Alfred Bester’s The Stars My Destination is a classic of SF I’ve only gotten around to reading now. A gift from Arref.
Like I said in a previous entry, why did I wait so long to read this? Bester’s depiction of a future world where nearly everyone can jaunte, or teleport, and his protagonist Gully Foyle is a classic of SF and now I know why.
The plot is strongly reminiscent of Dumas’ The Count of Monte Cristo, complete with an undereducated, imprisoned protagonist who escapes and uses the power and wealth he falls into as a tool against his enemies. However, its more than that. Bester explores the implications of a society where everyone can teleport. What happens to privacy in homes? How do you imprison someone? How does the social structure change?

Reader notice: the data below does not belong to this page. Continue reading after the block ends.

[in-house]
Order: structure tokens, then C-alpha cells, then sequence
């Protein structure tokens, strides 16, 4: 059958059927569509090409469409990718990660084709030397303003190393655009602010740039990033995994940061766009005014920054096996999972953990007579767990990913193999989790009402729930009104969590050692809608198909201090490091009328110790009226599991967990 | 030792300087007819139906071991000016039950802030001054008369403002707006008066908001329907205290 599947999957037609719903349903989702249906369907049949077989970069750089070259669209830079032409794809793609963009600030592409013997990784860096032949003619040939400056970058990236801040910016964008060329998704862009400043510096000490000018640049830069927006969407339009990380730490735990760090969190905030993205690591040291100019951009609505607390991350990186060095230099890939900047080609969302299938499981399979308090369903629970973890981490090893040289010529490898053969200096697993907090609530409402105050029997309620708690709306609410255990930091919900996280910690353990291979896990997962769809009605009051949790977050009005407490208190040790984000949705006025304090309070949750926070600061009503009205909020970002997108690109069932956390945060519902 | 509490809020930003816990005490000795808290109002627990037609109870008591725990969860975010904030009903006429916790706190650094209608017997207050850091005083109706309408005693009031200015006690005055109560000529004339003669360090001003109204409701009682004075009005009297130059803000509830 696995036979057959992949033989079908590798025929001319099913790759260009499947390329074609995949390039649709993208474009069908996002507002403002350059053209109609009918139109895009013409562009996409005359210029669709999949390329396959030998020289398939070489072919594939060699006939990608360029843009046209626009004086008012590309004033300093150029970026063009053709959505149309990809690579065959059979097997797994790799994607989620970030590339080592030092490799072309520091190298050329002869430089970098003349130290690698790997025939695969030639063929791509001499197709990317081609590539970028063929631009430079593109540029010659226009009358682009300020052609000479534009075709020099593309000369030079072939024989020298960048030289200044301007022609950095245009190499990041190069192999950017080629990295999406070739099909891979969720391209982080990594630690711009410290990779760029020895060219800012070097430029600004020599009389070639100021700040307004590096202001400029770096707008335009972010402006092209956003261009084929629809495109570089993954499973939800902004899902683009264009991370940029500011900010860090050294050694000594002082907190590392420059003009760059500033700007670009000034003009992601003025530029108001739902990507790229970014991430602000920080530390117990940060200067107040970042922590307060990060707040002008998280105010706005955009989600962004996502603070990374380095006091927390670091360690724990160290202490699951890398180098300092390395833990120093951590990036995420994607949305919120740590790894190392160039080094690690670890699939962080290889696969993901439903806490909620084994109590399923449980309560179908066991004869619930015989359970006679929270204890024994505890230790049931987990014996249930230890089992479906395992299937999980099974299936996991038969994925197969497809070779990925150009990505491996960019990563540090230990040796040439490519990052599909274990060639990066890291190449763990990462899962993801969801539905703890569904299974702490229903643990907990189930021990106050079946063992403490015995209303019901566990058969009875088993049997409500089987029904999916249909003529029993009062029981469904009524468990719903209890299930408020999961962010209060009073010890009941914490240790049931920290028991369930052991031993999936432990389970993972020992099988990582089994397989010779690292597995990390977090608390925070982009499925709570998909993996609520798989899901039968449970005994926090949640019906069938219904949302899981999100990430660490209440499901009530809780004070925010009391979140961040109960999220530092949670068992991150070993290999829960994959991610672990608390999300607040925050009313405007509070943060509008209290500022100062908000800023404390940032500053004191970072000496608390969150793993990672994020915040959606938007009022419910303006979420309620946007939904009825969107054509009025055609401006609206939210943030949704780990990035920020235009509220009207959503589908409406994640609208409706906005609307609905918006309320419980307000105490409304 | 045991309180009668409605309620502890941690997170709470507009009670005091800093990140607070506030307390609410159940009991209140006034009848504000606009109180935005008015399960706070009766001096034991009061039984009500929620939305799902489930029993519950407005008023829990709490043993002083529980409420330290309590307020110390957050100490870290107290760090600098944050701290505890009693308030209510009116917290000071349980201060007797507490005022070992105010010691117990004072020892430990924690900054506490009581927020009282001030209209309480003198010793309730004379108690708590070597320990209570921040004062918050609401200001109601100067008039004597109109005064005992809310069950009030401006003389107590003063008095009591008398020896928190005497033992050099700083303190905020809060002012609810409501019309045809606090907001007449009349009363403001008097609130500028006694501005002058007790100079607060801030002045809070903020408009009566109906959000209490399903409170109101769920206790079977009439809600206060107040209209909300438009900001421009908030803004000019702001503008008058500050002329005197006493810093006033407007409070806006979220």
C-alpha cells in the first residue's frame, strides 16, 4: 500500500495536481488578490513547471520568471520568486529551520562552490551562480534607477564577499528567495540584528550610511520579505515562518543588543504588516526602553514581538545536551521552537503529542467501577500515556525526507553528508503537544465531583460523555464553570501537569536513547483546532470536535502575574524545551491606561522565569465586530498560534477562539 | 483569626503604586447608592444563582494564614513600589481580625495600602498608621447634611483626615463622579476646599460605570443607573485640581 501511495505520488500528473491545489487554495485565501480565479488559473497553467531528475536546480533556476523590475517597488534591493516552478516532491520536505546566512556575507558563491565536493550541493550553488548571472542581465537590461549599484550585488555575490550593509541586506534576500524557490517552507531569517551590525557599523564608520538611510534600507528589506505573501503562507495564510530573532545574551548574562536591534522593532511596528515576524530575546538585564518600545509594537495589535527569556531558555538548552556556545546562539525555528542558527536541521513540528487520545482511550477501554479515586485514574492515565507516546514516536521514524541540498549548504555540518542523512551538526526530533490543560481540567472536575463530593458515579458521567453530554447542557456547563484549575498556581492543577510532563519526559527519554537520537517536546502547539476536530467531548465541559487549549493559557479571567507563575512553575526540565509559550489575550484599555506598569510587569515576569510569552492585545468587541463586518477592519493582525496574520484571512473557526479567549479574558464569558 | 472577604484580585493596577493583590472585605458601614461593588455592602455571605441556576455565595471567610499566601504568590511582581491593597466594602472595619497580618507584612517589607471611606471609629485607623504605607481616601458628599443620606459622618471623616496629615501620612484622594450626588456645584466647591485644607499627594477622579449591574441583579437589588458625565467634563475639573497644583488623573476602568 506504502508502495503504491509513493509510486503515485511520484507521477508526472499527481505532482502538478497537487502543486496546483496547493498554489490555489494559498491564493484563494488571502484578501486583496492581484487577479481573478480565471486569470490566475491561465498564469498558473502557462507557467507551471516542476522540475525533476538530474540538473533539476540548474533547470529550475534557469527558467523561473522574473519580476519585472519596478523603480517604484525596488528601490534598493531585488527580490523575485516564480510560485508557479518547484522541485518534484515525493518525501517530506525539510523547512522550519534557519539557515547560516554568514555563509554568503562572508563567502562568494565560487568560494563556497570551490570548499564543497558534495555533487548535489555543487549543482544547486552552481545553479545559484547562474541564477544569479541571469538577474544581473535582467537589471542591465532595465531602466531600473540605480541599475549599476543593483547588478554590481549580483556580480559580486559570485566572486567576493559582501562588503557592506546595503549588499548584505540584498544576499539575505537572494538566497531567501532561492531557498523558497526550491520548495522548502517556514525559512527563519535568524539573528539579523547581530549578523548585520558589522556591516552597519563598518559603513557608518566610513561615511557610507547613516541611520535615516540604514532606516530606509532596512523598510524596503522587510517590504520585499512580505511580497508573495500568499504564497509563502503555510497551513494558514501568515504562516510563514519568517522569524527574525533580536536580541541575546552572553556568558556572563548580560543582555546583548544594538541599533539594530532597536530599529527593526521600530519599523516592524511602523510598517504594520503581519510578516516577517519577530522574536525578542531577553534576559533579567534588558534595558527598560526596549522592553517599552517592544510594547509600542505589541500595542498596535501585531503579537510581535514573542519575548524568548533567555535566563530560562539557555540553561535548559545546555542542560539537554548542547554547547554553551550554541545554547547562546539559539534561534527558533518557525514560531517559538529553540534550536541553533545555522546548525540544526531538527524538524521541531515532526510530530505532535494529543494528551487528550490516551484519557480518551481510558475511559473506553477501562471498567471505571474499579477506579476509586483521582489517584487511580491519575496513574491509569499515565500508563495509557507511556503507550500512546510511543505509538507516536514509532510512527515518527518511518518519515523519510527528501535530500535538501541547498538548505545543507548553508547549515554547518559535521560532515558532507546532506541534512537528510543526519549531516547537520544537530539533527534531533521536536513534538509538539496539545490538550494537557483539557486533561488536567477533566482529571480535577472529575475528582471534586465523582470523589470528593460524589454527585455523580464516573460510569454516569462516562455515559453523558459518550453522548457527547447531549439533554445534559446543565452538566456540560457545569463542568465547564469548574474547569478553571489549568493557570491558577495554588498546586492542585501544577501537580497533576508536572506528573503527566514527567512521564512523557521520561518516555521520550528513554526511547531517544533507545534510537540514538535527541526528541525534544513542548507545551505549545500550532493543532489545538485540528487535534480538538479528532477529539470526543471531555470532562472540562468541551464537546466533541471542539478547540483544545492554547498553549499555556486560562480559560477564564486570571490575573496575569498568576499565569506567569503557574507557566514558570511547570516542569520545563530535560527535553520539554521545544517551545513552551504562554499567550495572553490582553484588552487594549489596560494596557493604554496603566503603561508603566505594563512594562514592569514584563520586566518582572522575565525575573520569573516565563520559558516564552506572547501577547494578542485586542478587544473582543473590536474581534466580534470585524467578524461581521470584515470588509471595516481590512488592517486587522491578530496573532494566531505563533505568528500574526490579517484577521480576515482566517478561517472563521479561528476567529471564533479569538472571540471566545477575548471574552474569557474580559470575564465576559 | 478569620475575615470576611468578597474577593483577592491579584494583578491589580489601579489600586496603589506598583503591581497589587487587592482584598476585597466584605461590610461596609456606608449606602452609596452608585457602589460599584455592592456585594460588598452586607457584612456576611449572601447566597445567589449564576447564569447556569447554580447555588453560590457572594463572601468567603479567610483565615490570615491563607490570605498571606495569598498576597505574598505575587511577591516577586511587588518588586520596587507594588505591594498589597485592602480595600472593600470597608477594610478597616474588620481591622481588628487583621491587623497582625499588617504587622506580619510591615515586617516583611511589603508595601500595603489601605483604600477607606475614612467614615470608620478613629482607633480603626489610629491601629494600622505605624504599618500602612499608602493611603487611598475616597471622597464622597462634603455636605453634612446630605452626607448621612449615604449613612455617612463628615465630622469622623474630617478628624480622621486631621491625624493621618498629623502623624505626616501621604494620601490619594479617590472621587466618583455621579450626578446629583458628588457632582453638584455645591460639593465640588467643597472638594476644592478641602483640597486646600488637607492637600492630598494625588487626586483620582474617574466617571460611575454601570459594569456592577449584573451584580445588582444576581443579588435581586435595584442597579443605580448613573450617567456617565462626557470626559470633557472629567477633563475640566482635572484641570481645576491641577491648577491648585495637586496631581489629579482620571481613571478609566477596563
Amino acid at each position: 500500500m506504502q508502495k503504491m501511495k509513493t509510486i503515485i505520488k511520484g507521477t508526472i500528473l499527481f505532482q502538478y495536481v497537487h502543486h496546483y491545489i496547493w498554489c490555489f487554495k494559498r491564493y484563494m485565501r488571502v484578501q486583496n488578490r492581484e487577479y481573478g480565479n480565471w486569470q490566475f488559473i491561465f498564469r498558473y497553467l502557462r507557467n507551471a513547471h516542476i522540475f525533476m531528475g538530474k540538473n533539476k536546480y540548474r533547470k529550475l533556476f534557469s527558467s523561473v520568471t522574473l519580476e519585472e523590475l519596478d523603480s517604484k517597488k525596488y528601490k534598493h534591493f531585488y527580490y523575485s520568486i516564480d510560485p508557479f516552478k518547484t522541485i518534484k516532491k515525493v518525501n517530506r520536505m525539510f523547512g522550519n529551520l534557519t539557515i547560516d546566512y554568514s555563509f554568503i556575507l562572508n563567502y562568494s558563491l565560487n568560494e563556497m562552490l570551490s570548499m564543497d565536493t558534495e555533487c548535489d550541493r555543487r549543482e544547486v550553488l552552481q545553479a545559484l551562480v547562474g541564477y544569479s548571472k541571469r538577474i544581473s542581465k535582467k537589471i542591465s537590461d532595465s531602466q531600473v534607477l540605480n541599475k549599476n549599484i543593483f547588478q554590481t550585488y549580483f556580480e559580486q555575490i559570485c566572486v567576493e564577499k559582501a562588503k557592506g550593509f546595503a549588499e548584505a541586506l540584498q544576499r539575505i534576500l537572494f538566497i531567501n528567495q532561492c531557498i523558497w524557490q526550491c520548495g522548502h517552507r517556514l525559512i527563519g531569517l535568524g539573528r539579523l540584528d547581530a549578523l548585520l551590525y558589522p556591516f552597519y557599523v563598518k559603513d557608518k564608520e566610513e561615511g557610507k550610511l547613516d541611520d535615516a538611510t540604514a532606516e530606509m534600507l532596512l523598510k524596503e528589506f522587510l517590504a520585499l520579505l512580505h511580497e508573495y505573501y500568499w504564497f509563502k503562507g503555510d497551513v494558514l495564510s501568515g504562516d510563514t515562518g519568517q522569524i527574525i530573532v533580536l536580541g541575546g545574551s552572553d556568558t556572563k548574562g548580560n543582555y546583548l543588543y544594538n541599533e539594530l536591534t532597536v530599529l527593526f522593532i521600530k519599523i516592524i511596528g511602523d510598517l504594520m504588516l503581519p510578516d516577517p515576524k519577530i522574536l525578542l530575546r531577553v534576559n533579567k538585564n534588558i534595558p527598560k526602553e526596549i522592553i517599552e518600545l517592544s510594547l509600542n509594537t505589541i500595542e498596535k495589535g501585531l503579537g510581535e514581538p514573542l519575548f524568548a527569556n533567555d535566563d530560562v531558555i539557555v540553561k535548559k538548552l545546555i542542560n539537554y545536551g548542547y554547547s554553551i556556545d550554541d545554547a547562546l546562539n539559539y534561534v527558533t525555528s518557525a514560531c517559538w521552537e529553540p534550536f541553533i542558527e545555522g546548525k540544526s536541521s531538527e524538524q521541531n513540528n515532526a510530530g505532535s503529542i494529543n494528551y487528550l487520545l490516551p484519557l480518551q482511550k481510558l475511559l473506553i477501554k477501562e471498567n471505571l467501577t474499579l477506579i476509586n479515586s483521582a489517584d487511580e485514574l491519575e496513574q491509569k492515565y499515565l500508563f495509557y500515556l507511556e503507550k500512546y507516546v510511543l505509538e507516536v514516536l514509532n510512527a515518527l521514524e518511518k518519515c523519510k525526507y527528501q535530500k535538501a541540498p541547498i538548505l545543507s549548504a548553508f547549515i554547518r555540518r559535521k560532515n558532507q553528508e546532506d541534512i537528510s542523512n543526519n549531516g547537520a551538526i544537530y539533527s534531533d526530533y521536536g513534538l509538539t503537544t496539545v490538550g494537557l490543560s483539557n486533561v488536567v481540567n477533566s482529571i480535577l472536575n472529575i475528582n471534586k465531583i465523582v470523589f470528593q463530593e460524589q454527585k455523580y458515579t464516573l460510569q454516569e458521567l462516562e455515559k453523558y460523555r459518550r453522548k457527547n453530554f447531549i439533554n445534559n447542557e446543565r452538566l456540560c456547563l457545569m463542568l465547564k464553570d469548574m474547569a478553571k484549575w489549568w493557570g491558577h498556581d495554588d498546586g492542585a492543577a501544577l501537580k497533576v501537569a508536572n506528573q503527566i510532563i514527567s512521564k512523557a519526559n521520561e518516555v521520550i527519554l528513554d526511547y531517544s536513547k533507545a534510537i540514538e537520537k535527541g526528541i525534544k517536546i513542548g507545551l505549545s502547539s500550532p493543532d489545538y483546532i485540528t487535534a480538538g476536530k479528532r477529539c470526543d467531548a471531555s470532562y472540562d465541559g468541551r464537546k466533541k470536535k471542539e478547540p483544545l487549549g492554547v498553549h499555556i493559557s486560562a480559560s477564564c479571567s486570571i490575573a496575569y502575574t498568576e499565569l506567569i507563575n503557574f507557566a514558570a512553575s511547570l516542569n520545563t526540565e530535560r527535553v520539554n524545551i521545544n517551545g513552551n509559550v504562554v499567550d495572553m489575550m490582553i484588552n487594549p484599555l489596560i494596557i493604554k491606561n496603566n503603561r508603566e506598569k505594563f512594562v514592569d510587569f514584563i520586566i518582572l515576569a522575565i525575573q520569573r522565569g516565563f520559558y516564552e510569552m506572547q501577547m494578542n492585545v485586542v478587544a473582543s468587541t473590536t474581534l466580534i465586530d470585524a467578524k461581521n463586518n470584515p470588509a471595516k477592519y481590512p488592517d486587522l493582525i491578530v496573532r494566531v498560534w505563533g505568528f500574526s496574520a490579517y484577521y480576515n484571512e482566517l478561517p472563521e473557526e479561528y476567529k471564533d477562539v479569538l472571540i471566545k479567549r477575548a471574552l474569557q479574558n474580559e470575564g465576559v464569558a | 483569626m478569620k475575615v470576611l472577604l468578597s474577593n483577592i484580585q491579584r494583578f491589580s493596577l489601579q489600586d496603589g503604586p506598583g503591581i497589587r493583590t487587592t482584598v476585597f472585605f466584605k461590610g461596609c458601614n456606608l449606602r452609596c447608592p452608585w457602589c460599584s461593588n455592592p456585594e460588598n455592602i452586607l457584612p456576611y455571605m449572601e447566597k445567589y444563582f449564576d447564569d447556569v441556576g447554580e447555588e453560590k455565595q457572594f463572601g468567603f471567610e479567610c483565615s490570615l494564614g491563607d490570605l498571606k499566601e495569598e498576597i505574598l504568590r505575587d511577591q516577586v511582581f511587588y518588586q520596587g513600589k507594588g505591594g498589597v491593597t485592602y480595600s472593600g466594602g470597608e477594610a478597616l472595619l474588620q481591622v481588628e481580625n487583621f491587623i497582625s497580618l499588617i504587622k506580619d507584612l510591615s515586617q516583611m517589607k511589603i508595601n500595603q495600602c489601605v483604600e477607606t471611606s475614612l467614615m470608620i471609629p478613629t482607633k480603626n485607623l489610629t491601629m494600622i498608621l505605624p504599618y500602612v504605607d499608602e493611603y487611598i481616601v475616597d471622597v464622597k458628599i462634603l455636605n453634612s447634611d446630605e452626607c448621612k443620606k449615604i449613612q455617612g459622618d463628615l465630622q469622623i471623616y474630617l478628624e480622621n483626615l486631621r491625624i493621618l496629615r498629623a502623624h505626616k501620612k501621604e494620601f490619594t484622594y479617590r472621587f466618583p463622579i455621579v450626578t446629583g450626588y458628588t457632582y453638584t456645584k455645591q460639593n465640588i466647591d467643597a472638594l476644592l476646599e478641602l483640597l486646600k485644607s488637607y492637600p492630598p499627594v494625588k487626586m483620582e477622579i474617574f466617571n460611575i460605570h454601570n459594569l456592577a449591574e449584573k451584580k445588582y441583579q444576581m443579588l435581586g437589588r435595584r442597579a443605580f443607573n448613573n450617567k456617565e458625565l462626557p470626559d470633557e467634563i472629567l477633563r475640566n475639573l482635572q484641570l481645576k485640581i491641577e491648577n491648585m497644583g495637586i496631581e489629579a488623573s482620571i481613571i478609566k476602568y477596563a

And Bester doesn’t even stop there, when the nature of the real Macguffin that was aboard Foyle’s ship is revealed, and even beyond that, the true abilities that Foyle displays.
Sure, by the standards of today, there are a few weaknesses in the plot and the writing–characterization, mostly, of the characters outside of Foyle himself. Still, the book holds up today very well indeed.
Its clear that The Stars My Destination is one of those novels that anyone who considers themselves educated in the seminal texts of SF must read. Let me clarify that though, since it makes it sound like its a chore to read. The Stars My Destination is fun, engaging, well written and entertaining. If you enjoy SF and you haven’t read it–do so.